My family, the war and Silesia
In German Roots Laura Starink paints a very personal picture of her mother’s family in wartime. She visited Klausberg, a mining town in Silesia on the border with Poland, with her mother who was born there, in order to reconstruct the life of an ordinary teacher’s family under Nazism and Communism.
After Nazi Germany’s defeat and the arrival of the Red Army in Silesia, the Germans living in the region paid a terrible price for Hitler’s ruthless conquest of Poland. Stalin gave Silesia to Poland as compensation for Polish territories that he intended to keep. From one day to the next the family found itself in a hostile country. In the chaos of 1945 countless Germans were rounded up and put in their own concentration camps, where revenge was meted out for the war crimes of the Wehrmacht and the SS. Starink’s aunt Lotte, then seventeen, was imprisoned in Auschwitz and forced to do hard labour for the Russians.
Millions of Germans were deported, with the assent of the Allies. Others tried to adjust to their new circumstances. Starink noted down her relatives’ stories, read letters and documents, and spoke to historians and survivors, as well as searching Polish archives to discover the facts about Silesia’s post-war history, which remains little known outside Germany. She also asked her family about the Nazi era, the Hitler Youth, forced labour and the persecution of the Jews.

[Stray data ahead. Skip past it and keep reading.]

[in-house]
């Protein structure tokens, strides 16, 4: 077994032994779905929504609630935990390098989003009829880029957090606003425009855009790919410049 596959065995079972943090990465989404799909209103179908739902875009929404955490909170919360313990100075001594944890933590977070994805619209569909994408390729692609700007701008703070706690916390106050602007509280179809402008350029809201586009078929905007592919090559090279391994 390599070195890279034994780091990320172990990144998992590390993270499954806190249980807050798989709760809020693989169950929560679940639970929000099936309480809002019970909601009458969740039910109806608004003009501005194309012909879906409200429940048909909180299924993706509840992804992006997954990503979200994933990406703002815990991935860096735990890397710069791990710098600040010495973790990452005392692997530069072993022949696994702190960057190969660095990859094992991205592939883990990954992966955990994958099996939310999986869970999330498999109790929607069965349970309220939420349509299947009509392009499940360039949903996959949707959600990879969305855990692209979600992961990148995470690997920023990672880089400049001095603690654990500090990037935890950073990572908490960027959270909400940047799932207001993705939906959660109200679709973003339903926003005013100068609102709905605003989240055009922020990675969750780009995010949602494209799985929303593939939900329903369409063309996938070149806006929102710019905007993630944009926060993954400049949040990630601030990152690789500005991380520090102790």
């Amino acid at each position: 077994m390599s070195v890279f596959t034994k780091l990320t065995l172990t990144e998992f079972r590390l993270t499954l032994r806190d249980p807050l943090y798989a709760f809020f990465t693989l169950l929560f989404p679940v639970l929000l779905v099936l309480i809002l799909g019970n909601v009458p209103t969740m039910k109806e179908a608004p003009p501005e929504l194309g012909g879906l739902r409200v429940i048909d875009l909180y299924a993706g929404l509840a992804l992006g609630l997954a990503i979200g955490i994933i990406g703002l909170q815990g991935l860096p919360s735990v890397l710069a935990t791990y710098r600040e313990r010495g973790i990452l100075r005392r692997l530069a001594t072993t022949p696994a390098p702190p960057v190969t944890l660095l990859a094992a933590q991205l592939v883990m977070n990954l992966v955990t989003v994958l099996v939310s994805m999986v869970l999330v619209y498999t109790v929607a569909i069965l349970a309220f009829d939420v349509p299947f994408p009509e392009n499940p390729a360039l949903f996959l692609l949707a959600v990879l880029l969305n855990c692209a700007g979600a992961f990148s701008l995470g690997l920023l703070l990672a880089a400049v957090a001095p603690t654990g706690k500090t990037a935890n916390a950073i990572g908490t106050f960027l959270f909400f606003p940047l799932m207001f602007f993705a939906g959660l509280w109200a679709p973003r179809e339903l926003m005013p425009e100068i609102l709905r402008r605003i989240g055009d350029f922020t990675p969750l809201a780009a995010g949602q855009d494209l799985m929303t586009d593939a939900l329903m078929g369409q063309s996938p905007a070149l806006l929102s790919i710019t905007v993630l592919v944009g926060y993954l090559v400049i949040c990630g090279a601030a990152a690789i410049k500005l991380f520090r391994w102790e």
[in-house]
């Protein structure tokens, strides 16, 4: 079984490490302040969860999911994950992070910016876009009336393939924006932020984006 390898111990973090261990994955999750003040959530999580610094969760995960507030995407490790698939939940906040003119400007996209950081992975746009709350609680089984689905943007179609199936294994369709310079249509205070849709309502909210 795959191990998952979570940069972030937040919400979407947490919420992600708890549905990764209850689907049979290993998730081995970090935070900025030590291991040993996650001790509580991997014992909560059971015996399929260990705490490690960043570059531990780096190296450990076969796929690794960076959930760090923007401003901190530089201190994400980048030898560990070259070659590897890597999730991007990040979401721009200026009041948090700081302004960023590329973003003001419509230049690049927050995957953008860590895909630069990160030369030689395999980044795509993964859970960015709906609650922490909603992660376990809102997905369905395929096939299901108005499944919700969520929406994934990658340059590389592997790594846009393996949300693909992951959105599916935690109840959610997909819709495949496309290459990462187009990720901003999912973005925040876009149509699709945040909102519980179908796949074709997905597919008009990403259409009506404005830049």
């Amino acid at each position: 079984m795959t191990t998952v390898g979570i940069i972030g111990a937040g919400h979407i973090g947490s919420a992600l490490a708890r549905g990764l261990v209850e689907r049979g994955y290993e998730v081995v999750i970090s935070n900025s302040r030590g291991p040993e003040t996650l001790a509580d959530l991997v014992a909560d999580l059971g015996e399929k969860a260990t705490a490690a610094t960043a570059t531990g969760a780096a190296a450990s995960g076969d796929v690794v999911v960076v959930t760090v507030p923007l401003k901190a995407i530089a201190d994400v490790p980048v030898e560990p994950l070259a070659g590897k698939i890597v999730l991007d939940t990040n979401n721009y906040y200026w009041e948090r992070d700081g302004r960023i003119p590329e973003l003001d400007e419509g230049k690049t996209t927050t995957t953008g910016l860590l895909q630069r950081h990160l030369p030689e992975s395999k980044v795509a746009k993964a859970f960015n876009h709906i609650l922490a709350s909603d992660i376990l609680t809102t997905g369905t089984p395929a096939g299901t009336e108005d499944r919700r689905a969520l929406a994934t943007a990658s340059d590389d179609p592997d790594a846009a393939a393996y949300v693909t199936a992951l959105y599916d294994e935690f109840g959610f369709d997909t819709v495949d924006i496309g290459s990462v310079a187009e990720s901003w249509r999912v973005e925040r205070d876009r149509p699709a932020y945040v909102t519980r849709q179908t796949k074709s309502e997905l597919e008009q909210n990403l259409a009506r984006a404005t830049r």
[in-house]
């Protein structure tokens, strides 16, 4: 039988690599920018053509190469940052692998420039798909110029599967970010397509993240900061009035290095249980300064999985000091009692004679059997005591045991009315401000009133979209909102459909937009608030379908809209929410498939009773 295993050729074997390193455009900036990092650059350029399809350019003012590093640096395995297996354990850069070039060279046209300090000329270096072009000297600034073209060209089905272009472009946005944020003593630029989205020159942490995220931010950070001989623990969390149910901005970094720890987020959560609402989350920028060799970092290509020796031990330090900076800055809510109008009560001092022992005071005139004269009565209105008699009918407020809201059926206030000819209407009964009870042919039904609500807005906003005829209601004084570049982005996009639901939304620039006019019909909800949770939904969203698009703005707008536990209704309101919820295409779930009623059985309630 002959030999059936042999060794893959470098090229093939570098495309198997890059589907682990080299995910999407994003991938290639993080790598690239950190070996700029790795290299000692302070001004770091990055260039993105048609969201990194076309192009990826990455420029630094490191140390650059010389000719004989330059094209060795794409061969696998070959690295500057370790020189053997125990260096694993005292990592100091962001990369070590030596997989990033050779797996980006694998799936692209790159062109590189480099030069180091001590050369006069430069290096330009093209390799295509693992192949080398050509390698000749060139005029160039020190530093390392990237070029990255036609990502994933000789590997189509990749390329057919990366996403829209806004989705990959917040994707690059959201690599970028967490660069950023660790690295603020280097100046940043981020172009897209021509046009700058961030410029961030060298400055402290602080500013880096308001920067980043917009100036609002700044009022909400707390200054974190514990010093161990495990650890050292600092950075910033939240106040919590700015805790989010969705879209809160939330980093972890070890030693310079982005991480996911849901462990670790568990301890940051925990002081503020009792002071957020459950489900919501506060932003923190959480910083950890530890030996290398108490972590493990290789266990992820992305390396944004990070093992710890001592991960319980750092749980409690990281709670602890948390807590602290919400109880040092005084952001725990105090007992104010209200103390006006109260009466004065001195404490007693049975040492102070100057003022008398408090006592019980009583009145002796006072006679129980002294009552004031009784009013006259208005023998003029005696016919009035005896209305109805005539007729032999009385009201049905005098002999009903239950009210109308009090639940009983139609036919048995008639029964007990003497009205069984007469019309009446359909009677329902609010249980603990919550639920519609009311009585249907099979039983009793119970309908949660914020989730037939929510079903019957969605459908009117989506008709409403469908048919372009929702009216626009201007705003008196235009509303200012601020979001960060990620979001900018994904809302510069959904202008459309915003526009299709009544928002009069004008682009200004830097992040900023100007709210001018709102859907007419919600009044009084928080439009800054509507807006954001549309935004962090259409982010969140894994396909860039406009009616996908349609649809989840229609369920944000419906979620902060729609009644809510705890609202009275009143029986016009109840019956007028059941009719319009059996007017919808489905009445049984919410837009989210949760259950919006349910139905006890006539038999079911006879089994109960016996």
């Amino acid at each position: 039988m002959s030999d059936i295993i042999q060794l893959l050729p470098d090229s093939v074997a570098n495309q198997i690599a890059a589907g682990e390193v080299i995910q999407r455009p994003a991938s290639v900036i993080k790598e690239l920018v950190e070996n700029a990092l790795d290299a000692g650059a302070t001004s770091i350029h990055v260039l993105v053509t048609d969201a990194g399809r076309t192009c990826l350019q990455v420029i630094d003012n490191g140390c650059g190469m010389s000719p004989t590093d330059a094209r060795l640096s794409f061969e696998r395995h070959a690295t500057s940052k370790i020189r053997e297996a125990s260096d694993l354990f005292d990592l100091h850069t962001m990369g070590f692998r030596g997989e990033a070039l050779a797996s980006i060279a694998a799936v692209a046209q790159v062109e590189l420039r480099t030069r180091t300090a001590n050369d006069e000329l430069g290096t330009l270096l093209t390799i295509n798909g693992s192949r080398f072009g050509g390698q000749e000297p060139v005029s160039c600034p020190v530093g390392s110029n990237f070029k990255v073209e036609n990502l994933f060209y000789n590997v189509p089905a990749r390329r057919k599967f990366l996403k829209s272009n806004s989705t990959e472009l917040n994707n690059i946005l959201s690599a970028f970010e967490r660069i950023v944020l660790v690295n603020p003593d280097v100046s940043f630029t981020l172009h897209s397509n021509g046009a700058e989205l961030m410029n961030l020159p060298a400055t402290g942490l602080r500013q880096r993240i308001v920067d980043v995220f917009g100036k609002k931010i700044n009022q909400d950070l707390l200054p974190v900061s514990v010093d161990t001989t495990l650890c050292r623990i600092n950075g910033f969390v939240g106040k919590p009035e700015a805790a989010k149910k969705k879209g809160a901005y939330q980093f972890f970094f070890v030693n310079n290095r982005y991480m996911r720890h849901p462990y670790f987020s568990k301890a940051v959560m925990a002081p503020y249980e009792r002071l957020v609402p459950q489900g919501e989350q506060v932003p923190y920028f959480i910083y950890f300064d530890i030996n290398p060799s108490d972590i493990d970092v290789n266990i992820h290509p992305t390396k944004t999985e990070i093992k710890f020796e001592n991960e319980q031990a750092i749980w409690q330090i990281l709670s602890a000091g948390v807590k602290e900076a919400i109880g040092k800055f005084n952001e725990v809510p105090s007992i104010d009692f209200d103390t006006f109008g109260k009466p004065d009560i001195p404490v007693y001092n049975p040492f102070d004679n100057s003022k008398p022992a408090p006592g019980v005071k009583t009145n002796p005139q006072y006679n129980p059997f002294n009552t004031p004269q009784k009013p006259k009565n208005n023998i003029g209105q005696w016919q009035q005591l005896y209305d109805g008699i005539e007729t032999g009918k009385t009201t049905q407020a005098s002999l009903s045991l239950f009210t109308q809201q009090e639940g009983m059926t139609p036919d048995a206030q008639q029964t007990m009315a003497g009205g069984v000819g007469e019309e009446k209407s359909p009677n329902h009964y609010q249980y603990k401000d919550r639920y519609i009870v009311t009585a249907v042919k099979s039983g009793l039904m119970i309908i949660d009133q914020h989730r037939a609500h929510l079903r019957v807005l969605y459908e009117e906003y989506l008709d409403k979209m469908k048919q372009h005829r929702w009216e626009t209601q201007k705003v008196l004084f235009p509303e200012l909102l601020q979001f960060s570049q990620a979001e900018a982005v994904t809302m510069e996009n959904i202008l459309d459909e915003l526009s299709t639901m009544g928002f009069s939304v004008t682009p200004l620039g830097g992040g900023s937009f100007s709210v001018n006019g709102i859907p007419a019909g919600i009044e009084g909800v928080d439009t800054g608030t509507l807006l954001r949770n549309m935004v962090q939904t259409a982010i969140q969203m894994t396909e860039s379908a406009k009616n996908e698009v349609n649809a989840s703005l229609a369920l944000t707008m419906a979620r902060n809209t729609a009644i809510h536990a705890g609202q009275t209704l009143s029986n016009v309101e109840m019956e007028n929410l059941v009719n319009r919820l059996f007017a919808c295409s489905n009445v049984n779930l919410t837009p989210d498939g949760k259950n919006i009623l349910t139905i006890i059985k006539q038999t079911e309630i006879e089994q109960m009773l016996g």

Her mother Elinor was the oldest of six children, none of whom bore any responsibility for the Second World War but who were nevertheless blamed for it all their lives. Only after the war did her mother learn of the existence of the nearby camp at Auschwitz. Fifty years later, in 1994, Starink visited the extermination camp with her mother. It was a harrowing confrontation. ‘I could feel shame in her, and horror,’ Starink writes, ‘but also a kind of inner protest: it’s not my fault. I don’t have this on my conscience.’
German Roots digs deep into recent European history and urges restraint in passing judgement on ordinary young people who were totally unaware of their part in a historical catastrophe. The author sought out and questioned her elderly relatives only just in time. German Roots is an astonishing story, but a common one; a similar fate struck millions of people in Central Europe after the war.
- A shocking account in which a devastated world with all its tragedies is snatched from oblivion.
- A disconcerting portrait of ordinary people in a war-ravaged corner of Europe.
- Oral history combined with thoroughly researched evidence from the archives.